Melanie tells Lydia, who isn’t certain that Cathy is safe at school, that she will go to the school and bring her back. Class is in session, so Melanie goes outside to the playground and, as she lights a cigarette, birds begin gathering quietly behind her. When she becomes aware of them, she goes inside and notifies Miss Hayworth. They give the children instructions as to how to evacuate, hopefully without provoking attack. In one of the many cool scenes where birds are chasing people, the school children are shown being attacked as they are running home.

I don’t want to give away too much more of the story, but I will say that the following things occur: more talk about other weird bird encounters from people who learn of the attack at school, an explosion, another dead body is found, there is another attack, a power outage, and an attack on Melanie that is at times visually reminiscent of Janet Leigh’s shower stabbing in “Psycho.”

One of my favorite things about “The Birds” is the ending. It doesn’t offer an explanation, and it doesn’t offer a way out. Instead, it shows birds covering almost everything in sight. Originally, Hitchcock wanted the last shot to be of the Golden Gate Bridge covered in birds, but it didn’t work out. Cleverly, this is the only of his films that don’t end with the words, “The End.” He wanted to suggest endless terror, and indeed the closing shots of the movie are potent.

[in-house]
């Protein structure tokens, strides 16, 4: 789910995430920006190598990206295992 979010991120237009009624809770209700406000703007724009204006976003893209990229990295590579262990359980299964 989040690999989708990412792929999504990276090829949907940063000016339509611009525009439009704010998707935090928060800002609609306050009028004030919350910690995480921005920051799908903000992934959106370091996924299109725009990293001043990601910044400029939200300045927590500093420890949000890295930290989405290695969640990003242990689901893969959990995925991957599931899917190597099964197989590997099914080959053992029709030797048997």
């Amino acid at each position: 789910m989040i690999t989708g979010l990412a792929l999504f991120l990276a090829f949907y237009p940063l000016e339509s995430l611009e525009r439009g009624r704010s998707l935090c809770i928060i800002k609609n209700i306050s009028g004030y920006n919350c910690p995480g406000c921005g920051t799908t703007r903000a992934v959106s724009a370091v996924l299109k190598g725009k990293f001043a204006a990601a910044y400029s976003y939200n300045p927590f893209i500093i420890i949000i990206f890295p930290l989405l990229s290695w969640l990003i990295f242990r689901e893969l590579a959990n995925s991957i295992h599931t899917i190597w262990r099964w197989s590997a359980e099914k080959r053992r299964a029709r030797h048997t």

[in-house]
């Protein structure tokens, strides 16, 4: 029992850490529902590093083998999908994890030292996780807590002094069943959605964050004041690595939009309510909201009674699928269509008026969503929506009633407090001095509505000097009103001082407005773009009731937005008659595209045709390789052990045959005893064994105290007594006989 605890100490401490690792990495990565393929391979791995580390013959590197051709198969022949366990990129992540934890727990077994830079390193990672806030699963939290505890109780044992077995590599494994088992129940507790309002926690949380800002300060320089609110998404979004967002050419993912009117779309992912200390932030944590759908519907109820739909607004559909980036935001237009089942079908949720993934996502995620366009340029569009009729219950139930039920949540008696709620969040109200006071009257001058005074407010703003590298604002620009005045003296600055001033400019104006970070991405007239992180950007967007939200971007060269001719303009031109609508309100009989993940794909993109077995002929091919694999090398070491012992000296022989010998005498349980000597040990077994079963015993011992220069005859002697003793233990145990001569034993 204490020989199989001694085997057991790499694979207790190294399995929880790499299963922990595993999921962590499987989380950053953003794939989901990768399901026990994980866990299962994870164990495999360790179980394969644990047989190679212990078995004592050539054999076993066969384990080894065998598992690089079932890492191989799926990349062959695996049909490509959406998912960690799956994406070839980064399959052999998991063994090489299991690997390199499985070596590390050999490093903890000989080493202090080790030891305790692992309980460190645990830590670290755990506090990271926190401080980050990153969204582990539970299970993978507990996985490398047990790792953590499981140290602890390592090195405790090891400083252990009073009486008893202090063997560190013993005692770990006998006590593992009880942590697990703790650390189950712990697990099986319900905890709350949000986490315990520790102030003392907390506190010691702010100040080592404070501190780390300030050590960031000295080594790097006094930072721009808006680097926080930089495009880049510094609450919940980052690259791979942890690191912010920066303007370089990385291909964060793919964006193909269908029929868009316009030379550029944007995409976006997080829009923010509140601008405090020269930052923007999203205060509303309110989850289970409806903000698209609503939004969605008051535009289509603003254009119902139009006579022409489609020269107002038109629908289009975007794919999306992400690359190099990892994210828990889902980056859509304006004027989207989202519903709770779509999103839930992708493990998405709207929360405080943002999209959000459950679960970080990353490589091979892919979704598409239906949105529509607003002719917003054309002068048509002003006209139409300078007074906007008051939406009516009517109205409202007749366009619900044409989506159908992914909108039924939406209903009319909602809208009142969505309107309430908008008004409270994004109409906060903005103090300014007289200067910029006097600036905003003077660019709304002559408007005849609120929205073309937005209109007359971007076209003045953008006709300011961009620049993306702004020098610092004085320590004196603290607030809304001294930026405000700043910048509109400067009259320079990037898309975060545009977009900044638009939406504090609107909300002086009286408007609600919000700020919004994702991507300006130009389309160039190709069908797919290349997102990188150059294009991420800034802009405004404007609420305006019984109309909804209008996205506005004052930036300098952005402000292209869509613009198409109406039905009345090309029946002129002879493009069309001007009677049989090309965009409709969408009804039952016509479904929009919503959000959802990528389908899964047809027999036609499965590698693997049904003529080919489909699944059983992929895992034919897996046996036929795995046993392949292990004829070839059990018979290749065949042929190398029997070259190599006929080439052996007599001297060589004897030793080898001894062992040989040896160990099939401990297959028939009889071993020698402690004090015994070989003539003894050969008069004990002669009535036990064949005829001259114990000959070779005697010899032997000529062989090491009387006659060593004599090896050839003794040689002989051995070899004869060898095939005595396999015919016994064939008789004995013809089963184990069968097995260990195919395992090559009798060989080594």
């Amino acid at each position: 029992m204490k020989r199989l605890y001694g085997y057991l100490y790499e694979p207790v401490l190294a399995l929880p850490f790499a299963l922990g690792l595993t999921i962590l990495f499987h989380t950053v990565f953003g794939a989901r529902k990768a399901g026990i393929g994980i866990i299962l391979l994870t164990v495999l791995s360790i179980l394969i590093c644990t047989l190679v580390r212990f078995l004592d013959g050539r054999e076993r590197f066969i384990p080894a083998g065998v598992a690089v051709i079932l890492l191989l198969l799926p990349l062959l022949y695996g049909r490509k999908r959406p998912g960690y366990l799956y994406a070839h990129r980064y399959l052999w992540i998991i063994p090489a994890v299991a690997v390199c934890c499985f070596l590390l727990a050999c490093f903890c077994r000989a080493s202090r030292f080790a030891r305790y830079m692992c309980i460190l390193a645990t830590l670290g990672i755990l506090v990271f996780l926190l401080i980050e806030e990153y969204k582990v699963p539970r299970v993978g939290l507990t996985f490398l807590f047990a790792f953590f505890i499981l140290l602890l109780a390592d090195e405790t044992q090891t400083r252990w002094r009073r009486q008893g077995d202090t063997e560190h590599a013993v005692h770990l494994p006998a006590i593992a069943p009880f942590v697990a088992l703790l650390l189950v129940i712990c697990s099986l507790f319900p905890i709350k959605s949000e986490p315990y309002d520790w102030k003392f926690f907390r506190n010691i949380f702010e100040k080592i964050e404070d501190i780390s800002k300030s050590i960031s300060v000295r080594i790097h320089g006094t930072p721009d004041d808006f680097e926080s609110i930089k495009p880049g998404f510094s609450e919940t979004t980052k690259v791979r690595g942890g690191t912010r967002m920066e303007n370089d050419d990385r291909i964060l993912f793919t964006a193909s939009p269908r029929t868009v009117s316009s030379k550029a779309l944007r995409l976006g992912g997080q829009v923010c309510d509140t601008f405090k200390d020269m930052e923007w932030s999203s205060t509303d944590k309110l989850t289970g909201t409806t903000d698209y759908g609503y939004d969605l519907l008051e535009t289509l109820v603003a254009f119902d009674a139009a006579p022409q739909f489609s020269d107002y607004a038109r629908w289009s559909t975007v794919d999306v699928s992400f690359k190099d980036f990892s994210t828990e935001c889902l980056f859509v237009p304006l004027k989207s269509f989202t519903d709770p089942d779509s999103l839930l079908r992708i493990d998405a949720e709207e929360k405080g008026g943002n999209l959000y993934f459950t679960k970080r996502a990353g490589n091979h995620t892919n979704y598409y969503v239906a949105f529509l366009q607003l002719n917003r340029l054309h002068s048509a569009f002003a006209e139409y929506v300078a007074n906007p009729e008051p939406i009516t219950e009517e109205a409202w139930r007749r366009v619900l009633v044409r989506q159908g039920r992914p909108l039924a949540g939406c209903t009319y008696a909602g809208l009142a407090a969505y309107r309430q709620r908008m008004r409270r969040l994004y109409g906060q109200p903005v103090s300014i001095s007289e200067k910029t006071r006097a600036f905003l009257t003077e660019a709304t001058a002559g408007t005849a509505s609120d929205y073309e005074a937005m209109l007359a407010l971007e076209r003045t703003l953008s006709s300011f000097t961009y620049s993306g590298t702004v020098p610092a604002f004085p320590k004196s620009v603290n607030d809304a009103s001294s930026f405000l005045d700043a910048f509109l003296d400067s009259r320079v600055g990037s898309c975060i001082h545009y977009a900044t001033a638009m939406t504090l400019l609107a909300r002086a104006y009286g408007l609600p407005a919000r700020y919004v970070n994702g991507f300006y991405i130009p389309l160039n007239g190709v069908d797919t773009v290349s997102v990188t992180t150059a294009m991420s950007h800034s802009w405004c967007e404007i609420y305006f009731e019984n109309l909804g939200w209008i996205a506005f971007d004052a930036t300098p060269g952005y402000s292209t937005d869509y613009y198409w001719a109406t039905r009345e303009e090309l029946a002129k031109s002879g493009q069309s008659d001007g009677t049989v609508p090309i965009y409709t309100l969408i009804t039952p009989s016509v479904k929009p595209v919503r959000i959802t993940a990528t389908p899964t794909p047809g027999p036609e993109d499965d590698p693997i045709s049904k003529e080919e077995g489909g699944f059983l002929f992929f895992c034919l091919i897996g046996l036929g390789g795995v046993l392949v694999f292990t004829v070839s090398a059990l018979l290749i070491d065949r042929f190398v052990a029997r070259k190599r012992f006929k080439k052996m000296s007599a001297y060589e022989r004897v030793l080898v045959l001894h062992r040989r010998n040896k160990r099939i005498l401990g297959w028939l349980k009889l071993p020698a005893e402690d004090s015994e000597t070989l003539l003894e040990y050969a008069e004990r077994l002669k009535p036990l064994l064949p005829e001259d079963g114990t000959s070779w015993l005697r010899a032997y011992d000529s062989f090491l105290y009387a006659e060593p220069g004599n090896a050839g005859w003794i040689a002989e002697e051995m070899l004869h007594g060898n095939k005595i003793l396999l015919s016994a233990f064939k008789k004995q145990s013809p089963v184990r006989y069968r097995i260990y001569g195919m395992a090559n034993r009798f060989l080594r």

Tippi Hedren, who starred as a kleptomaniac in Hitchcock’s “Marnie” the year after “The Birds” was released, is very good as Melanie. Rod Taylor does well with his character, one of the few leading men in a Hitchcock film who isn’t given the hero treatment, and Suzanne Pleshette is noteworthy as the fairly mysterious Annie. But I found myself focusing more on Jessica Tandy as Lydia. Her character was the most complex, and she gives the best performance in the film as the mother who wants her son to be happy but is struggling with the unresolved abandonment issues deriving from her husband’s death. Veronica Cartwright is a bit uneven as Cathy, but becomes more believable towards the end.

Many people assumed that a movie about killer birds couldn’t be as satisfying a thriller as such (then) recent Hitchcock fare as “Vertigo,” “North by Northwest,” and “Psycho.” But quite on the contrary, he makes the danger of the situation palpable from the start, and builds to an even more tense and unresolved ending that is riveting. The script, especially the setting, is most commendable for never making suspension of disbelief necessary, as it would be if reasoning behind the bird’s behavior had been thrown in (such as the end of “Psycho,” where the psychologist’s monologue, which didn’t diminish the film, was still unnecessary). One could argue that if you watch a movie about homicidal birds, you have to suspend your disbelief, but such people have doubtlessly never seen “The Birds,” which has such convincing performances and meticulous direction lending to an atmosphere that never makes it seem odd that such small, harmless looking creatures could unleash such terror.